Whitney Wolfe Herd‘s Bumble is moving to ban images of guns from profiles following recent mass shootings in the USA.
The Austin-based site joins a string of companies, including Dicks Sporting Goods, to make changes in the wake of the tragedy.
It has hired 5,000 contracted moderators to go through all the existing images and newly uploaded images on profiles, TechCrunch reports.
Wolfe Herd described the ban as Bumble taking a hard stance against the normalisation of violence on its service.
There will be an appeals process included in the change, and some images may still be permitted (e.g. competitive sports shooters).
Military and law enforcement personnel will still be allowed to have images of guns on their profiles.
Bumble is also set to make a $100,000 donation to March For Our Lives, the new organization founded by survivors of the Parkland shooting.
“We just want to create a community where people feel at ease, where they do not feel threatened, and we just don’t see guns fitting into that equation,” said Wolfe Herd.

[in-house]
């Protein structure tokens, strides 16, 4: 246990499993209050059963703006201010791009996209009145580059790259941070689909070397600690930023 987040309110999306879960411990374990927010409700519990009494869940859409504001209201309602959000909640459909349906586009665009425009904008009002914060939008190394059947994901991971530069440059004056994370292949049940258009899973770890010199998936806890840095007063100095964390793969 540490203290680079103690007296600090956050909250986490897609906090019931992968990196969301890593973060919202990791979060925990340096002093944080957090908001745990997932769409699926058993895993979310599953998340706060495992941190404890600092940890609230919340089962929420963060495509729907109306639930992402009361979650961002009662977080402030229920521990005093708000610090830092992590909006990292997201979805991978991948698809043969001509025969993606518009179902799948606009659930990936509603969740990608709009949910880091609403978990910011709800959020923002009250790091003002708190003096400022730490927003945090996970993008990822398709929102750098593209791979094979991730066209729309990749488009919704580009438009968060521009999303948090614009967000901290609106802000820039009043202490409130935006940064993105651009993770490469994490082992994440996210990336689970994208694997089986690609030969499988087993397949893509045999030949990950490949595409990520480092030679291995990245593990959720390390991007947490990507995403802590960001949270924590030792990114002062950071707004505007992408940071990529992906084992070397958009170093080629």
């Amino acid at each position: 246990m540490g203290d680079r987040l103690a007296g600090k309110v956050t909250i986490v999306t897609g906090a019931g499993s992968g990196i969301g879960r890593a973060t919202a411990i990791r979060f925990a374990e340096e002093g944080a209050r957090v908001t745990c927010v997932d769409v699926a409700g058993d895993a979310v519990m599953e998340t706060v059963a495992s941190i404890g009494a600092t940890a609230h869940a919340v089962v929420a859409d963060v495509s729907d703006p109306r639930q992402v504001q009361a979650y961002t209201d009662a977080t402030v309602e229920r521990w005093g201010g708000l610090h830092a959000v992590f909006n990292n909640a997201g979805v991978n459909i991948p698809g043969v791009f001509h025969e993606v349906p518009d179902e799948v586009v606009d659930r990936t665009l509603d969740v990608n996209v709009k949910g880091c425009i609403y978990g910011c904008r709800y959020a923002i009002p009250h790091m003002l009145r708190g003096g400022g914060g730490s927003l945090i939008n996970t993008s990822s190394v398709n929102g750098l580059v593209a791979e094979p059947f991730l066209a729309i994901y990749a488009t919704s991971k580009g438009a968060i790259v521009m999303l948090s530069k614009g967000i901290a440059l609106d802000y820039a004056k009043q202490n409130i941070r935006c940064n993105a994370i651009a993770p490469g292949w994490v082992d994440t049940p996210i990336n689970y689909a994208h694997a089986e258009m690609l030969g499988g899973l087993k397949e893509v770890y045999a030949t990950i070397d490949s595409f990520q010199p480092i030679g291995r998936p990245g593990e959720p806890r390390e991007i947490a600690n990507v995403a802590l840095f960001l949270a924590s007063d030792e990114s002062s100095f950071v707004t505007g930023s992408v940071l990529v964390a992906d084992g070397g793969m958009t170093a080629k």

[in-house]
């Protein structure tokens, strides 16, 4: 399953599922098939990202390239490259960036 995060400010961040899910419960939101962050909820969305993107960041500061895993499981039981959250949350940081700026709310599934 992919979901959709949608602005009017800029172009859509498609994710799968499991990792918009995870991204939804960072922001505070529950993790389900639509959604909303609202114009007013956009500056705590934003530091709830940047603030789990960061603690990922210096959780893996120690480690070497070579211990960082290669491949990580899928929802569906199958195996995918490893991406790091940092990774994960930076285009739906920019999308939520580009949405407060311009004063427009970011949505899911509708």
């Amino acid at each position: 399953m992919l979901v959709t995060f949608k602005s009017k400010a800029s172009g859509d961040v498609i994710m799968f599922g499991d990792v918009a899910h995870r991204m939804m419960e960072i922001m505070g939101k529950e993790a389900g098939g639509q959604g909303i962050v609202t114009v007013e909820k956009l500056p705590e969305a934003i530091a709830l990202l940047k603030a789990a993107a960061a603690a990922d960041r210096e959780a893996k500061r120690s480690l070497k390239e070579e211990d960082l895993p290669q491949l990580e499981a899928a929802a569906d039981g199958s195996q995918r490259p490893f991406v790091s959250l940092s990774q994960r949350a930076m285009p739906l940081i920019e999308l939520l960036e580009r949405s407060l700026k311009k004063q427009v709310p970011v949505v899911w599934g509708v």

“If I could police every other social platform in the world, I would,” she added.
“It’s an interesting demonstration of the ways in which apps and social media platforms both reflect and are sensitive to cultural change and serve as a cultural barometer but can also codify what is acceptable behavior,” said Sarah Roberts, assistant professor of information studies at the University of California.
Whitney Wolfe Herd also plans to prevent users from mentioning guns in writing, The New York Times reports.
Read more here.